Fortnite can feel the complete opposite. Don’t get me wrong; the game is fantastic. I see why it has exploded into what it is today. It still never connected with me though. While you will find yourself in a lot more battles in Epic’s rendition of battle royale, I always felt that it was missing some suspense. No matter where you are at in Fortnite, you have cover. Well, unless you do not have any building materials, but that is not to often since you can gather materials from almost every object. Running from town to town usually is not an issue because if an enemy spots you and starts firing, just pop up a few walls and boom, cover! In fact, you can pull an entire fortress out of your pocket at a moment’s notice, provided you have the equipment. If I see another player off in the distance, a distance close enough that I can do some damage, I won’t bother because the opponent can erect a tower at the snap of a finger.
Comparing this to PUBG is almost like a night and day difference. You must always be on your toes. One bad decision could cost you and your squad the match. Whether it is how you ransack a set of buildings, or how you make your approach toward the circle, battlegrounds will always reward the squad that communicates and puts some careful thought into their playstyle.
This is why the two games are not a great comparison. On one side, Epic’s battle royale experience is all about close range combat and constructing forts. Whereas PUBG Corporation’s rendition revolves around patience, strategy, and close to medium range combat. Your opinion of each game will most likely align with your playstyle. Most people love to run and gun. That is a big reason why Call of Duty sells so incredibly well every year and that is probably why Fortnite exploded. Well, besides it also being free.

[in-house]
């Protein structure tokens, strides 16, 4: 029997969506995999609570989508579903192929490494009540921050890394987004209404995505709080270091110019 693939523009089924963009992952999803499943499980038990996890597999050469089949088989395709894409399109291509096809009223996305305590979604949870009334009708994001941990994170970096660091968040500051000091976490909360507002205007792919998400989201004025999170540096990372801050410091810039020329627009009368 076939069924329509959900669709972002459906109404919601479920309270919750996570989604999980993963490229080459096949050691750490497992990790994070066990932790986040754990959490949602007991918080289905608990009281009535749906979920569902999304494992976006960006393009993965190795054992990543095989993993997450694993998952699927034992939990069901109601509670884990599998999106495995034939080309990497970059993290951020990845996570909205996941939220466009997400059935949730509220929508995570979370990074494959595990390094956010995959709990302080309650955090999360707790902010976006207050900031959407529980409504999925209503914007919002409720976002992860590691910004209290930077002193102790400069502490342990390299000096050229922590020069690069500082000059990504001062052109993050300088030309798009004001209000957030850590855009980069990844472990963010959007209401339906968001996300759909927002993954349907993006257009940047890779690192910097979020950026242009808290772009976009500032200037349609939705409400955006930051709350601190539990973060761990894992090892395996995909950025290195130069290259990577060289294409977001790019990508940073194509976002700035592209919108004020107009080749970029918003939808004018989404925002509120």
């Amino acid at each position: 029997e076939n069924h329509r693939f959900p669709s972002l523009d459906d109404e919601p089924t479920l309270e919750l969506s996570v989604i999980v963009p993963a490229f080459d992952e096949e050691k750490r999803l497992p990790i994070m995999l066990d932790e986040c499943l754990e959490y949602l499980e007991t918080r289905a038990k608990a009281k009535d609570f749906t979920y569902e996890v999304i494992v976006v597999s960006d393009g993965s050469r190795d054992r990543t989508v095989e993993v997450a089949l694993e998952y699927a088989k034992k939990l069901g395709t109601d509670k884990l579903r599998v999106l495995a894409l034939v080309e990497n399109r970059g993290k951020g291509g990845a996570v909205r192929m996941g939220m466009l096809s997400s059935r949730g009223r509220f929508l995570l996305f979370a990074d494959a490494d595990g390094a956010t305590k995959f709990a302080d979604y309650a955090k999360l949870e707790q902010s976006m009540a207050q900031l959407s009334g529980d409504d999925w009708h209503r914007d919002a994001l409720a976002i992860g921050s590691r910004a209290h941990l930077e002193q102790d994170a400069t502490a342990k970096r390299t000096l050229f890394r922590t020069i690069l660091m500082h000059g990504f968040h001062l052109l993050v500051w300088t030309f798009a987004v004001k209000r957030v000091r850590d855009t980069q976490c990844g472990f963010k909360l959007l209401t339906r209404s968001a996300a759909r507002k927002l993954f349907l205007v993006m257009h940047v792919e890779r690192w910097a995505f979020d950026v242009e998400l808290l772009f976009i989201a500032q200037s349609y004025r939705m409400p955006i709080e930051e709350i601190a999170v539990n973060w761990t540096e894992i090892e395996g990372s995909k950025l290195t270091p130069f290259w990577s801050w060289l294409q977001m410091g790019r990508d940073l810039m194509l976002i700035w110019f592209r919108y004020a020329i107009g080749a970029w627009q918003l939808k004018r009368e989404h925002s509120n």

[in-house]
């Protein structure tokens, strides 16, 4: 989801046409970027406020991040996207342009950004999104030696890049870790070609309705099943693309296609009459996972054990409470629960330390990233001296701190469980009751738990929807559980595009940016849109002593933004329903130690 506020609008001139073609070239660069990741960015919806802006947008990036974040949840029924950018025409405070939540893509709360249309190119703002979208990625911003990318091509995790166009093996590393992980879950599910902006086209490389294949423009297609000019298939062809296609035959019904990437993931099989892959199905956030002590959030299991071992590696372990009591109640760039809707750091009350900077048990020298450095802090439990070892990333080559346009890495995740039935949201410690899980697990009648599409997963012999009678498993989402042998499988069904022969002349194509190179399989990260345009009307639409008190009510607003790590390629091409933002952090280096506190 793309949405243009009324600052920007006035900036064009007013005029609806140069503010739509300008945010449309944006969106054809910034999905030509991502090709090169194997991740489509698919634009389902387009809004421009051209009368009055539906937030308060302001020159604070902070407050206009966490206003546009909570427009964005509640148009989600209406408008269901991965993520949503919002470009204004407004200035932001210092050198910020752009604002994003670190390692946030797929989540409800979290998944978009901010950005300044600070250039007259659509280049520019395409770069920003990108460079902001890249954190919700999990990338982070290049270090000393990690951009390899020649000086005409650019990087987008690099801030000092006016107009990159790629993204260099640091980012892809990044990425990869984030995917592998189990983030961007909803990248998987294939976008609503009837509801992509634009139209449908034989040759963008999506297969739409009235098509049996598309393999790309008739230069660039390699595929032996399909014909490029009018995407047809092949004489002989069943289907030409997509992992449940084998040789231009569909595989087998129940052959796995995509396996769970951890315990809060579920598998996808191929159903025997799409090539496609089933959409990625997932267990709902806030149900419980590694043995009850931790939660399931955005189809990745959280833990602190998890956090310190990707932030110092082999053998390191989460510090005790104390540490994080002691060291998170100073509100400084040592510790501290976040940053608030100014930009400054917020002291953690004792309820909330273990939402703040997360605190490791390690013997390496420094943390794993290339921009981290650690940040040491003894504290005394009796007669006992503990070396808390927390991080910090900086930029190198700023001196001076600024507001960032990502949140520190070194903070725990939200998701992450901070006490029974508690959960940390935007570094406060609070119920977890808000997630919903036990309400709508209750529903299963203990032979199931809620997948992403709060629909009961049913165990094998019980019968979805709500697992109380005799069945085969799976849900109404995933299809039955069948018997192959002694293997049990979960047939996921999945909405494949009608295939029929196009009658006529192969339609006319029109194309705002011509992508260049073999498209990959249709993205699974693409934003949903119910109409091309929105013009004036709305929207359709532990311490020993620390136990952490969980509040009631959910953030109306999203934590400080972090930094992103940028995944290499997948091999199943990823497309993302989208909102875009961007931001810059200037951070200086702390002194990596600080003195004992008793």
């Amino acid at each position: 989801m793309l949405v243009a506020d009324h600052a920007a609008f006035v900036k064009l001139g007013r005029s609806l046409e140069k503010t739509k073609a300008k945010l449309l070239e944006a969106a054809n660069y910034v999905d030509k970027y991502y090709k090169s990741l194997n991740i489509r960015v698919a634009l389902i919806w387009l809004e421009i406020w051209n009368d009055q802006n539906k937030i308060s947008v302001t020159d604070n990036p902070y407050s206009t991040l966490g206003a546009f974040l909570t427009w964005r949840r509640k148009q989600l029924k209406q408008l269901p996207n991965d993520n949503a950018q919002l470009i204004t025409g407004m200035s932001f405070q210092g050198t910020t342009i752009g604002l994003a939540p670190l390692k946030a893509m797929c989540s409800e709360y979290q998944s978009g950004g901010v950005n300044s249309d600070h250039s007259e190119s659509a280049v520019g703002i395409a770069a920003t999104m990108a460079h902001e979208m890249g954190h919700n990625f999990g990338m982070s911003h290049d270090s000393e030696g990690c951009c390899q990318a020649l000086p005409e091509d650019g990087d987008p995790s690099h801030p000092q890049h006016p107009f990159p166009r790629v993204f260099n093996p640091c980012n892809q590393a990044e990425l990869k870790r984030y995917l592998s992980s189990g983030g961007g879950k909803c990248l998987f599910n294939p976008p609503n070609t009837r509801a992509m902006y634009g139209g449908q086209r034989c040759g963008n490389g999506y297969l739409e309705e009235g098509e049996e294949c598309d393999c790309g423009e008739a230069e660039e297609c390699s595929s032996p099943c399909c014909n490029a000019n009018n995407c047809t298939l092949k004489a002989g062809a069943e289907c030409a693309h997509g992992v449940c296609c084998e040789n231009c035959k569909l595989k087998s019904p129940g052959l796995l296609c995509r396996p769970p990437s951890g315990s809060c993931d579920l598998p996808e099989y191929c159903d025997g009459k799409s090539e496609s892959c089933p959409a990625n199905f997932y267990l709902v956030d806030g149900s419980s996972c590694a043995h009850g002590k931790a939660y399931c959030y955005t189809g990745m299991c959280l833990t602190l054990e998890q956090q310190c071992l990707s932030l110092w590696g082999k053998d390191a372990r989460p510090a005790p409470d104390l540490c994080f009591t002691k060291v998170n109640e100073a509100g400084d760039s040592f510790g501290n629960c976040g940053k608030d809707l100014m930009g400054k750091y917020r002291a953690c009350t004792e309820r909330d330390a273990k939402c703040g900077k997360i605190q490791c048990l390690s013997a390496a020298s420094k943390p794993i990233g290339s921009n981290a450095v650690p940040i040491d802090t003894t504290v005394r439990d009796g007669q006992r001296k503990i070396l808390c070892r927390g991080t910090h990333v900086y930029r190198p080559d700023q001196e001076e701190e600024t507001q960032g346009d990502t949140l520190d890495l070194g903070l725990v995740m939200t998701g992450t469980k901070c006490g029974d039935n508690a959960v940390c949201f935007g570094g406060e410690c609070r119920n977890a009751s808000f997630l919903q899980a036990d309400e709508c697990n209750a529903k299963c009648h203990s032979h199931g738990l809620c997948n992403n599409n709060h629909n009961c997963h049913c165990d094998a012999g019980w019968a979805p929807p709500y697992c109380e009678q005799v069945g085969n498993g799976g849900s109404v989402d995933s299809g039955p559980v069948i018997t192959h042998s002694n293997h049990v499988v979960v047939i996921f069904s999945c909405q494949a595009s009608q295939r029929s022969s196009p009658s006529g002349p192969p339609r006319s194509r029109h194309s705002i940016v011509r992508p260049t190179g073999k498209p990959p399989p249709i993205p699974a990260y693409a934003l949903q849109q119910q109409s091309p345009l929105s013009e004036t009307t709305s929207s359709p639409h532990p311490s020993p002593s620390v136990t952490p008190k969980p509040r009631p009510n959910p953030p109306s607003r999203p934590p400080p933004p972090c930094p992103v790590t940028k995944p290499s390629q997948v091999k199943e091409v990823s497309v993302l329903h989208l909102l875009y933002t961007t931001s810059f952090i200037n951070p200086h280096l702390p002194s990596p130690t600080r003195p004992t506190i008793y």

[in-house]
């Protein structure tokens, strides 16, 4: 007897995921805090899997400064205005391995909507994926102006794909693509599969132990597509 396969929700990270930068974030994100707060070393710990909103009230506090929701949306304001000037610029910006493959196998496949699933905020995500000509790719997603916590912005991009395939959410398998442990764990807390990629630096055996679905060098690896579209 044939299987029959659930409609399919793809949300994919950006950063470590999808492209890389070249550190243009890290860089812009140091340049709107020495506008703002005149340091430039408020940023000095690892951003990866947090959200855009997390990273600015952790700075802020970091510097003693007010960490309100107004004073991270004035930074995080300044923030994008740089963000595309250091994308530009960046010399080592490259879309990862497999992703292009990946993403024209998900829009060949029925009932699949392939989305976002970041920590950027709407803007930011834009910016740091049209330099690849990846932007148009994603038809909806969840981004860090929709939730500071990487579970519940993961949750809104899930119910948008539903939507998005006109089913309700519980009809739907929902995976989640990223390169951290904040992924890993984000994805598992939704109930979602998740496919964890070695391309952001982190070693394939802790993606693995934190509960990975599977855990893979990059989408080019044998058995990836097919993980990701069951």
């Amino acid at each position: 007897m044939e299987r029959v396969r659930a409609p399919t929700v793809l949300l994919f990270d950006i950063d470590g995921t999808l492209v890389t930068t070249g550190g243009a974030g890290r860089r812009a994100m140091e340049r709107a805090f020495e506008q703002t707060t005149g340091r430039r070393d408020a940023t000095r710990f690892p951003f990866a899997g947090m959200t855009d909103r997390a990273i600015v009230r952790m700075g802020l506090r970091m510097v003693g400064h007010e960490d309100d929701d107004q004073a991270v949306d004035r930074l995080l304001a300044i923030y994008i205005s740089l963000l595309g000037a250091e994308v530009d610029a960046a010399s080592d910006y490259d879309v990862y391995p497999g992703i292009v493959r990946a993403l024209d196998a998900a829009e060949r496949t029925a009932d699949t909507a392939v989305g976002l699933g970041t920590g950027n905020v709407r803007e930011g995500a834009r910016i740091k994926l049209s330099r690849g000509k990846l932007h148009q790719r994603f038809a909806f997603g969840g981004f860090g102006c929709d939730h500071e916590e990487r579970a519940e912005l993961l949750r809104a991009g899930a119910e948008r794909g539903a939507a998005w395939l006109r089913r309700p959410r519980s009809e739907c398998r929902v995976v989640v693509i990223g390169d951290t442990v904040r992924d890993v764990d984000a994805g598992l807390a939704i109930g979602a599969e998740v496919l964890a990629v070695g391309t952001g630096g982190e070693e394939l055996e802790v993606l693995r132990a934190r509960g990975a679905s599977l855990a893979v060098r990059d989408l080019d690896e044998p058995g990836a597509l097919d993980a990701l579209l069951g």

Let’s say you do want a more up close and personal type of gameplay though. Well PUBG has you covered on that as well. The game has all different kinds of events that take place periodically and mix things up a bit. The Tequila Sunrise mode, where the only weapons available are shotguns and melee weapons, completely alters how you play because you have to be within close range to do any damage. This usually results in chaotic firefights. War Mode sets three teams of ten players against each other at designated areas of the map and is similar to the standard team deathmatch. Metal Rain multiplies squads by two and features eight-player teams. The ever-rotating set of events always offer a refreshing change when you might not want to play the normal battle royale mode. While these modes do provide a nice change of pace, I always come back to what PUBG got so right the first time around.
PlayerUnkown’s Battlegrounds shocked the video game world back in early 2017. Its creative take on the typical multiplayer shooter paved the way for the future of online action games. Fortnite has raked in the dough by branching off of the playstyle of PUBG. Call of Duty Black Ops 4 and Battlefield V will both include a battle royal mode tailored toward those series. However, despite it being a year and a half after the game initially took off, there still hasn’t been a game that can replicate the experience that PlayerUnknown’s Battlegrounds provides.
PlayerUnknown’s Battlegrounds is available now on PC, Xbox One, Android and iOS. You can purchase PUBG via Amazon for Xbox One if you want to get in on the game before it leaves Early Access.